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11 , 2000 VOL. 26 NO. 31 | SEARCH ASIAWEEK
wealthiest man believes information technology will transform the nation
W hen the stock price of Bombay-listed information technology company
Wipro hit an all-time closing-price high of 9,800 rupees ($218) earlier
this year, its founder Azim Hashim Premji became the planet's second-richest
man after America's Bill Gates. Premji's 75% of Wipro translated into
paper holdings worth $37.5 billion. On July 28, Wipro was trading at $54.85
per share, which means Premji's stake was worth just $9.4 billion. He
remains India's wealthiest man, but 54-year-old Premji could not care
less. The Wipro chairman lives in Spartan simplicity. He travels economy
class and refuses to stay in five-star hotels. The Stanford-educated Premji
spoke with Asiaweek's Arjuna Ranawana in Bangalore.
India is increasingly being seen as an information technology superpower.
Over the years the Indian software industry has grown in both volume and
international acceptance. The success stories of companies such as Hotmail,
Exodus and eCode provide examples of Indians who have taken Silicon Valley
by storm. To me, the biggest opportunity is the change in the nature of
critical resources needed by an organization and the nation. Material
and capital resources characterized the manufacturing economy. The power
of the mind is the critical resource in the information age. This is where
we as a nation have a major competitive advantage.
How will this change India?
Typically India was seen as a country with a lot of poverty and other
problems. I am not saying the new image has displaced the old, but it
is supplementing this old view. That is a major morale booster from the
country's point of view, and is going to have a major overflow into a
number of other industries. Particularly in the technology area, there
is a self-confidence building up. Self-confidence is a prerequisite for
a country looking into the future. Indians in the IT (information technology)
sector have the confidence to say that this millennium belongs to us.
With the momentum we have generated, IT is one industry where India has
become a global brand.
But brands, like people, need nourishment to sustain and enhance values
and competitive advantages. India needs to nurture its talent like never
before. We must forget dogmatic ideas of the past and provide freedom
and entrepreneurial space for all. We will have to build globally competitive
and compatible infrastructure. Only this infrastructure can make us invincible
and sustainably invincible. Government must take bold visionary steps,
as we have nothing to lose but our poverty. If we win, we will create
immense national wealth to be shared by everyone.
Yet much of India is still mired in poverty and illiteracy.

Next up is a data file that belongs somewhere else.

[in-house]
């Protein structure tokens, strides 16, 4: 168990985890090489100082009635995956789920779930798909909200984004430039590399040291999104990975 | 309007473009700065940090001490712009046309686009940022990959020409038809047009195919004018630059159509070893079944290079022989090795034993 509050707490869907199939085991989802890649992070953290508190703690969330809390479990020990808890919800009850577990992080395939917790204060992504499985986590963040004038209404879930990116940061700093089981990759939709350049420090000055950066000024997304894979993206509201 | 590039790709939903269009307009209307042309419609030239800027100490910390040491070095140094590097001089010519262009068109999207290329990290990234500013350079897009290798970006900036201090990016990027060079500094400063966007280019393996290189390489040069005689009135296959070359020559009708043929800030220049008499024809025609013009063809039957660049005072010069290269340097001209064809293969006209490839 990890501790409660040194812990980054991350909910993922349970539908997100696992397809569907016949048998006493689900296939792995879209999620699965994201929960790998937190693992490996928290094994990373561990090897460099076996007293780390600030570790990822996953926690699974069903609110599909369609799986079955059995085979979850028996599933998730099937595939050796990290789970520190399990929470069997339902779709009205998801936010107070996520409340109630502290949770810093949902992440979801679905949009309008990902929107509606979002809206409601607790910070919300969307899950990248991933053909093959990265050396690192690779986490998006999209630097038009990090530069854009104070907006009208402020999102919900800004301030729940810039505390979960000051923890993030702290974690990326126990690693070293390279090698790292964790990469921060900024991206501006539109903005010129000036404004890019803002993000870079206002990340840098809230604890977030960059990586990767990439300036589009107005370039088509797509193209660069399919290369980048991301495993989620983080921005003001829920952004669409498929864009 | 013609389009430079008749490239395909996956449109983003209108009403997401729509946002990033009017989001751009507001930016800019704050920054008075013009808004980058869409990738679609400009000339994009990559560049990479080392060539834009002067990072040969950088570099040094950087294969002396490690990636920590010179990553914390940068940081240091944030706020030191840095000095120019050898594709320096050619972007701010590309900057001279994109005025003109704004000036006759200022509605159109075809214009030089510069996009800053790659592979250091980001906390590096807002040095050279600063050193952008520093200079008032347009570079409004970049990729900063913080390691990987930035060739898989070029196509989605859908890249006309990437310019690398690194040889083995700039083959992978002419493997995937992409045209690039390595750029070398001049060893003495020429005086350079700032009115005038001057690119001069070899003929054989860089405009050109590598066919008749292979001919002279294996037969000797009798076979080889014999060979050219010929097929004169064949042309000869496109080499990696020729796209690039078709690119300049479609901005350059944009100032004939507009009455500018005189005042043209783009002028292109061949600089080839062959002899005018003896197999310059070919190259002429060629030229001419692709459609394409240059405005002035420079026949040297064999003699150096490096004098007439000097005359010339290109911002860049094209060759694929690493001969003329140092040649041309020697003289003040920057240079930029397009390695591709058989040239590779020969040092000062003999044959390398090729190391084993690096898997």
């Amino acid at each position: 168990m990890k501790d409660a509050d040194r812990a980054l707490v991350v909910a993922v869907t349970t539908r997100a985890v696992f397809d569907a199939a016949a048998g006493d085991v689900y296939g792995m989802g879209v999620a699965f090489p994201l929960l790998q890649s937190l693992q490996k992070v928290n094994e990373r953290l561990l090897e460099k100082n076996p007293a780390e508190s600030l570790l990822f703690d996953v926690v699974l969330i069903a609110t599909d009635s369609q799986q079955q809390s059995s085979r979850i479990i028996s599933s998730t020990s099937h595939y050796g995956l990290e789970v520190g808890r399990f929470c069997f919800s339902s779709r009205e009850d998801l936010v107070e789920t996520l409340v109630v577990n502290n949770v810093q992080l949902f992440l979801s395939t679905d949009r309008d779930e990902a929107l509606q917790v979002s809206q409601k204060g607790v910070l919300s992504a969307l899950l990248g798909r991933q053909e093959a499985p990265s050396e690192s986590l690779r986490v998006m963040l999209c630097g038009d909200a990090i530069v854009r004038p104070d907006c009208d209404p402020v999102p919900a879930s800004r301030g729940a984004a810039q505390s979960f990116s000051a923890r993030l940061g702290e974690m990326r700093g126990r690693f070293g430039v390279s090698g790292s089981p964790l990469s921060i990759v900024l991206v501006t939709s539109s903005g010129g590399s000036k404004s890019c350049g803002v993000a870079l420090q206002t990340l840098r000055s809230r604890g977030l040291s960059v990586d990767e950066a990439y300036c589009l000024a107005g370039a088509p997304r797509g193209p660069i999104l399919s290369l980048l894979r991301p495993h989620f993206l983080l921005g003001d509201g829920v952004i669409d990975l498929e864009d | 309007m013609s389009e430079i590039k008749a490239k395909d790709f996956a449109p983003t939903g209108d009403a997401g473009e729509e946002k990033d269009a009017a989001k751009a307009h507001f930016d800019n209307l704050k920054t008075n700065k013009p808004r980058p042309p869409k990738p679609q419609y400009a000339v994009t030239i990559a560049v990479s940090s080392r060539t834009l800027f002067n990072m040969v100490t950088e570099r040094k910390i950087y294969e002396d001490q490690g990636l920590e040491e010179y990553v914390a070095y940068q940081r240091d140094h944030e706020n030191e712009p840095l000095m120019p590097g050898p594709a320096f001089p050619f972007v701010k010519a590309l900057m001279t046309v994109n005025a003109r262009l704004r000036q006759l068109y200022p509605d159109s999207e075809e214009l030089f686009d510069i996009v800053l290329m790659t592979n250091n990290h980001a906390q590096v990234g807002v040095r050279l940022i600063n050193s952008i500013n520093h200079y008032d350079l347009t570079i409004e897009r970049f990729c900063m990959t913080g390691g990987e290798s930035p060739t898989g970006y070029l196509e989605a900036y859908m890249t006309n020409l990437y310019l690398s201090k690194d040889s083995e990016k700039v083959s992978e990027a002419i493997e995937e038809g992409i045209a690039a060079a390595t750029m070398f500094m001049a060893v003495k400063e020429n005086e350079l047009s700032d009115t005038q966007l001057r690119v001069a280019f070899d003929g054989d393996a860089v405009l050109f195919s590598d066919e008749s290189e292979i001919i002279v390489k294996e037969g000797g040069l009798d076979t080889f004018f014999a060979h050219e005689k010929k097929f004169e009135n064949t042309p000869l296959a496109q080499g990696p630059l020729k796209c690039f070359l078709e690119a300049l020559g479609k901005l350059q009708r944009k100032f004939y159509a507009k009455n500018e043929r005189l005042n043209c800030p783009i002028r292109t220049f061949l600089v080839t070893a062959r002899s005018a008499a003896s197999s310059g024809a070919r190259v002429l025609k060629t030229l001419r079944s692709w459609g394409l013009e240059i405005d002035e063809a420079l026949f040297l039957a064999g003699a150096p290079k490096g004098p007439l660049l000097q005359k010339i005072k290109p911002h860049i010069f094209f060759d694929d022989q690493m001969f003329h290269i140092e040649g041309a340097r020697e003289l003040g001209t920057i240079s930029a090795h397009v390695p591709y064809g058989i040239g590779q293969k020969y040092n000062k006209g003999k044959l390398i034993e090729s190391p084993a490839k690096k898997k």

The IT industry can transform the wealthscape of our country. Information
technology is in the business of creating wealth and redistributing wealth.
The logic is very compelling. The creation of 1 million additional IT
jobs will earn us $20 billion in net foreign-exchange revenue. This is
three times our trade-account deficit. This revenue alone adds about 5
percentage points to our national GDP. With current multiples in the stock
market in India and in the U.S., these jobs conservatively add $200 billion
to the national wealth, thus creating more than 10 million millionaires
Other countries have IT ambitions too.
The dominant competition will come from China and East Europe, and also
places like the Philippines. They will eventually take up market share
from India. But the nice thing is that even in a country like America
today, there is a shortage of between half a million and 1 million IT
professionals. Indian companies will only be niche players in the product
area, where you build massive brands. But they will and should dominate
the services area.
Where does India's IT industry go from here?
The leading players are concentrating on higher quality services, whether
in technology, telecom and e-commerce. The second area where the industry
is focusing is vertical expertise. That is, you build industry expertise
in retail, in the stock exchange, in manufacturing, in energy and in other
sectors so that you are able to understand customer requirements. You
can add value in terms of the solutions you have to offer. You can take
more independent responsibility, because you are not overly dependent
on the customer to explain his industry to you all the time.
The third area is taking more turnkey responsibility for projects which
are executed offshore. If we execute a project overseas, the compensation
we pay has to be commensurate with salaries in those countries. If we
can do 70% to 80% of the work here, then we can offer more competitive
pricing. The next area is what is termed IT-enabled services. We [at Wipro]
run a global support system for a global operating system. This is a very
specialized IT area. But it could become broader. For instance, if an
AOL customer wanted some help, he can get it from an Indian operator,
one who is well trained and speaks [English] with a globally understood
accent. A person in other countries may cost you $30,000 a year. Here
you would pay him $2,000. You can see the cost arbitrage more than
one in ten. These are low-end services, but they are also volume generators.
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November 30, 2000